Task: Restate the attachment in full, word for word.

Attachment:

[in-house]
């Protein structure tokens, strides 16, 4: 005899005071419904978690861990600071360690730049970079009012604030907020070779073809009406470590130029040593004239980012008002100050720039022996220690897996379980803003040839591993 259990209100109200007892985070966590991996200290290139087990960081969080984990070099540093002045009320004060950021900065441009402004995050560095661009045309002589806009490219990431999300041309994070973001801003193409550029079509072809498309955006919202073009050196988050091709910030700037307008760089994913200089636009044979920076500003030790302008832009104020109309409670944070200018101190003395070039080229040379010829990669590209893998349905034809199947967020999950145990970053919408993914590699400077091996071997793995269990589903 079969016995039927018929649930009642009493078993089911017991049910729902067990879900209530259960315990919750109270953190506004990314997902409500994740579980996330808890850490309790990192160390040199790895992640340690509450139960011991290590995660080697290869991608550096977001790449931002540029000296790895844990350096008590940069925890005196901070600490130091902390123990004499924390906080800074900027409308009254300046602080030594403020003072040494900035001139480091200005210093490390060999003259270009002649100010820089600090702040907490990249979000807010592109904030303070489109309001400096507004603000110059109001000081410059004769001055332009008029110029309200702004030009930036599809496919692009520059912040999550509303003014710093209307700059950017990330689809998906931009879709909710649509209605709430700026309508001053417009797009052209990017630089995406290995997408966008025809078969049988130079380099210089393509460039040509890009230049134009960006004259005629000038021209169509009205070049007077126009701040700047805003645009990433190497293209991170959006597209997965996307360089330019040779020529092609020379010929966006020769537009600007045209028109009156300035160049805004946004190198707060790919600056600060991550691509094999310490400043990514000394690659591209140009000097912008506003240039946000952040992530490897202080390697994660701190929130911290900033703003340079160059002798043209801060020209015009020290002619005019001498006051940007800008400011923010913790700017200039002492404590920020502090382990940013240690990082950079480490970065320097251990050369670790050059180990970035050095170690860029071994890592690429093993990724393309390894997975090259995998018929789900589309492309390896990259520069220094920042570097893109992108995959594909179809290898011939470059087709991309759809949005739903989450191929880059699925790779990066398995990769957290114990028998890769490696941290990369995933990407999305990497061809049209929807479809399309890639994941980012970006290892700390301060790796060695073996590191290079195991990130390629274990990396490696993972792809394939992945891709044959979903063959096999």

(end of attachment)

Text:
[in-house]
């Protein structure tokens, strides 16, 4: 005899005071419904978690861990600071360690730049970079009012604030907020070779073809009406470590130029040593004239980012008002100050720039022996220690897996379980803003040839591993 259990209100109200007892985070966590991996200290290139087990960081969080984990070099540093002045009320004060950021900065441009402004995050560095661009045309002589806009490219990431999300041309994070973001801003193409550029079509072809498309955006919202073009050196988050091709910030700037307008760089994913200089636009044979920076500003030790302008832009104020109309409670944070200018101190003395070039080229040379010829990669590209893998349905034809199947967020999950145990970053919408993914590699400077091996071997793995269990589903 079969016995039927018929649930009642009493078993089911017991049910729902067990879900209530259960315990919750109270953190506004990314997902409500994740579980996330808890850490309790990192160390040199790895992640340690509450139960011991290590995660080697290869991608550096977001790449931002540029000296790895844990350096008590940069925890005196901070600490130091902390123990004499924390906080800074900027409308009254300046602080030594403020003072040494900035001139480091200005210093490390060999003259270009002649100010820089600090702040907490990249979000807010592109904030303070489109309001400096507004603000110059109001000081410059004769001055332009008029110029309200702004030009930036599809496919692009520059912040999550509303003014710093209307700059950017990330689809998906931009879709909710649509209605709430700026309508001053417009797009052209990017630089995406290995997408966008025809078969049988130079380099210089393509460039040509890009230049134009960006004259005629000038021209169509009205070049007077126009701040700047805003645009990433190497293209991170959006597209997965996307360089330019040779020529092609020379010929966006020769537009600007045209028109009156300035160049805004946004190198707060790919600056600060991550691509094999310490400043990514000394690659591209140009000097912008506003240039946000952040992530490897202080390697994660701190929130911290900033703003340079160059002798043209801060020209015009020290002619005019001498006051940007800008400011923010913790700017200039002492404590920020502090382990940013240690990082950079480490970065320097251990050369670790050059180990970035050095170690860029071994890592690429093993990724393309390894997975090259995998018929789900589309492309390896990259520069220094920042570097893109992108995959594909179809290898011939470059087709991309759809949005739903989450191929880059699925790779990066398995990769957290114990028998890769490696941290990369995933990407999305990497061809049209929807479809399309890639994941980012970006290892700390301060790796060695073996590191290079195991990130390629274990990396490696993972792809394939992945891709044959979903063959096999």